The costumed crowd that gathers at your doorstep this Halloween is hungry for sweet treats, and you can toss them out while reserving something scrumptious for yourself: a bar of bittersweet chocolate.
Kids consider bittersweet chocolate a trick rather than a treat, but wine lovers know it’s the real deal — complex and intense like a good wine.
This serious chocolate pairs exceedingly well with value blends that tend to have a little residual sugar in them. The touch of sweetness softens the pairing and allows the bittersweet chocolate to play center stage.
The wine-of-the-week winner of our Halloween Reds Tasting is the Cashmere, 2016 California Red Wine at $23. It has bright cherry and raspberry upfront fruit, with a hint of sweet ripe plum and chocolate.
It’s buoyed by crisp acid, and it has a sassy finish of cracked black pepper and clove, a tap dance of spice.
“This wine started out as a single-barrel donation to the Hospice du Rhone almost two decades ago, and little by little we were able to increase the blend size until now it is one of our most popular reds,” explained winemaker Charlie Tsegeletos.
This Rhone red is a blend of mourvedre, grenache and syrah, and you have these three varieties in a bottling it’s referred to as a “GSM.”
“With Cashmere our mourvedre brings a cherry and chocolate character, the grenache has bright raspberry fruit and the syrah has boysenberry notes along with great color and tannin structure,” Tsegeletos said.
Creating the blend is a painstakingly detailed process, and there are plenty of fingerprints on the final bottling.
“Every year our winemaking team will taste all the potential lots of wine that could go into that year’s Cashmere blend,” Tsegeletos said. “Once we create the best wine we can, we present it to the sales and marketing team and the winery’s owners. Oftentimes we bring in a few different blends for them to try.”
Tsegeletos, 62, is the director of winemaking for Sonoma’s Cline Cellars, which makes the Cashmere brand, and for Jacuzzi Family Vineyards. He has a degree in Agriculture Science and Management from UC Davis.
“It’s easier to make a red blend than a stand-alone varietal because you have more choices in your ‘spice rack,’” Tsegeletos said. “A wine has to be delicious if you want folks to buy that second bottle.”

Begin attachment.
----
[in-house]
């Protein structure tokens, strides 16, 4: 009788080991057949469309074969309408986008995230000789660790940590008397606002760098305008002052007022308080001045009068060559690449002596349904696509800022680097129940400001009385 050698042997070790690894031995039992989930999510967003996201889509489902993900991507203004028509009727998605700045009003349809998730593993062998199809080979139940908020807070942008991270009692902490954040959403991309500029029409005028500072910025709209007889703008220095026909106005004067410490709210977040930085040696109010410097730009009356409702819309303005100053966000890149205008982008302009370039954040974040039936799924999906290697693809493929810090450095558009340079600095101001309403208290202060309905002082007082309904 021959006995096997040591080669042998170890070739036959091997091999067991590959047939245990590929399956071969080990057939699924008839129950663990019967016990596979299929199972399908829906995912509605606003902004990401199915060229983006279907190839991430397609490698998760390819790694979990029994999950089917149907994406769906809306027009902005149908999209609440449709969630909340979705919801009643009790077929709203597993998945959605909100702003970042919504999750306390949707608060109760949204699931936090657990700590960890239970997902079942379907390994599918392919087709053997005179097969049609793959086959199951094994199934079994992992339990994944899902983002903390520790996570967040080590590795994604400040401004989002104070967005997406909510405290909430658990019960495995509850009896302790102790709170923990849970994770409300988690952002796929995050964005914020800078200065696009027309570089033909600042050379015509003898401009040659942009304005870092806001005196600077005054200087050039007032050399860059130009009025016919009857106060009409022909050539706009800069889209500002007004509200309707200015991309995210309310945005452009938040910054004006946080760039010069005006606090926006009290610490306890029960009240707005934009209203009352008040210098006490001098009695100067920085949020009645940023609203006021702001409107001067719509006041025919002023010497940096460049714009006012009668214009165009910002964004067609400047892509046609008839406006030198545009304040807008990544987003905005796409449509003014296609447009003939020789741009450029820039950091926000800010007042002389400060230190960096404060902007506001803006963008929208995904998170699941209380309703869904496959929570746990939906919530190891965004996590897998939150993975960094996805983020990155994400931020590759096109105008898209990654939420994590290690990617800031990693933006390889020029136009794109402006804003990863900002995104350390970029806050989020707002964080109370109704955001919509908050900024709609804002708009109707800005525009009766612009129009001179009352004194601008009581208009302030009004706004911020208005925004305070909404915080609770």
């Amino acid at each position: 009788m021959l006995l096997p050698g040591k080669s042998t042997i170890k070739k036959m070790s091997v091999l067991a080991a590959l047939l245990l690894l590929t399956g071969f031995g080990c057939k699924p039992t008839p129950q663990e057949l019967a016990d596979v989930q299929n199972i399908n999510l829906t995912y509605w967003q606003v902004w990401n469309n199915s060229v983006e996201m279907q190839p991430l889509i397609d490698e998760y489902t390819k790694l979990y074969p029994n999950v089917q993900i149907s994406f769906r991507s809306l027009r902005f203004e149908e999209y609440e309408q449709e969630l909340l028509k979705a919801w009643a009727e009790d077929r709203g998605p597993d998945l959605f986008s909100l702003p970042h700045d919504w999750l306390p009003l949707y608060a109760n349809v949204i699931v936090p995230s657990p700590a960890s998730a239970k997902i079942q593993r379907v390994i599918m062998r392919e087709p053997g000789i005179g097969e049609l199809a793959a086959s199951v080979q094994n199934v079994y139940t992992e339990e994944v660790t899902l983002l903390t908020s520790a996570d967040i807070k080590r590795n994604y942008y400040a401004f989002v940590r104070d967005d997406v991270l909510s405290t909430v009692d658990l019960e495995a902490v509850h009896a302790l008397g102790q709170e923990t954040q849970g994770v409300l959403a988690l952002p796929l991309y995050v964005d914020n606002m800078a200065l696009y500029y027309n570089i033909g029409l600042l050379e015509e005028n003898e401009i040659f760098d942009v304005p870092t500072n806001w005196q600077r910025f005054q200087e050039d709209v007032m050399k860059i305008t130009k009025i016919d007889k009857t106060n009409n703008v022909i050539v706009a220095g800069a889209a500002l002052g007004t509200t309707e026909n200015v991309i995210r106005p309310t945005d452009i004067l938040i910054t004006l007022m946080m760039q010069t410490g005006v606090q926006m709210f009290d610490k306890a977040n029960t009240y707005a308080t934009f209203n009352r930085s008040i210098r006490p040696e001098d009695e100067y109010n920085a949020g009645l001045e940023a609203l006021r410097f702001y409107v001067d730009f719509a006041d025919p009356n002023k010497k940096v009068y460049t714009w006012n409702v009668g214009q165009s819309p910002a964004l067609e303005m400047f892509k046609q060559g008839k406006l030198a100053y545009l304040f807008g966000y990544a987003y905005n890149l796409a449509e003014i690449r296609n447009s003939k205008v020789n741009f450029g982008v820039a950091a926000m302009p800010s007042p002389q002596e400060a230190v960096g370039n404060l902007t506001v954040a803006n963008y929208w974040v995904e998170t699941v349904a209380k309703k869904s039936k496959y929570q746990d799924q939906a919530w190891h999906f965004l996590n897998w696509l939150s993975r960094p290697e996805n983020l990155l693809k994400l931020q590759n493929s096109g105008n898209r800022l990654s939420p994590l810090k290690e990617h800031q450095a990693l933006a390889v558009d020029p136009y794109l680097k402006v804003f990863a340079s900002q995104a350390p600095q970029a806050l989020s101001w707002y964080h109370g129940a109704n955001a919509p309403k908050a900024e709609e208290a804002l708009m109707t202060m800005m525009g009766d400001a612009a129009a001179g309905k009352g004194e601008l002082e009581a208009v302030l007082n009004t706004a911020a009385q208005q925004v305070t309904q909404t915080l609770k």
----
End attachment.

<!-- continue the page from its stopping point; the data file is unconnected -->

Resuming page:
Wine writer Peg Melnik can be reached at 707-521-5310 or email@example.com.
THIS WEEK’S BLIND TASTING: Halloween Red Blends
TOP PICK: Cashmere
Cashmere, 2016 California Red Wine, 14.5% alcohol, $23. ★★★★: Bright cherry and raspberry upfront fruit, with a hint of plum and chocolate. This Rhone red is a blend of mourvedre, syrah and grenache, and it’s buoyed by crisp acid. It has a sassy finish of cracked black pepper, a tap dance of spice.
Donelan, 2014 Cuvee Moriah, Sonoma County Red Wine, 14.6%, $50. ★★★★: Cherry, cranberry and pomegranate aromas follow through on the palate. This tart Rhone red is a blend of grenache and mourvedre. It has racy acidity and it’s a touch earthy. Well crafted.
Rodney Strong Vineyards Upshot, 2016 Estate Red Blend, 14.5%, $28. ★★★★: This edgy red is a blend of zinfandel, merlot, petite verdot and riesling. It has high-toned red and black fruit, snappy spice and crisp acid. Smart.
Pedroncelli, 2016 Sonoma Classico, Dry Creek Valley Red Wine Blend, 14.4%, $19. ★★★1/2: This is a full-bodied blend that has good bones —–– structure —–– and generous fruit. A touch of oak and spice in the mix. Lingering finish. Pretty.
Decoy, 2016 Sonoma County Red Wine, 13.9%, $25. ★★★1/2: This is a concentrated red with a bevy of varietals in the blend —–– zinfandel, cabernet sauvignon, petite sirah and petit verdot. It has aromas and flavors of currant, blueberry, cassis and caramel. Seamless texture. Tasty.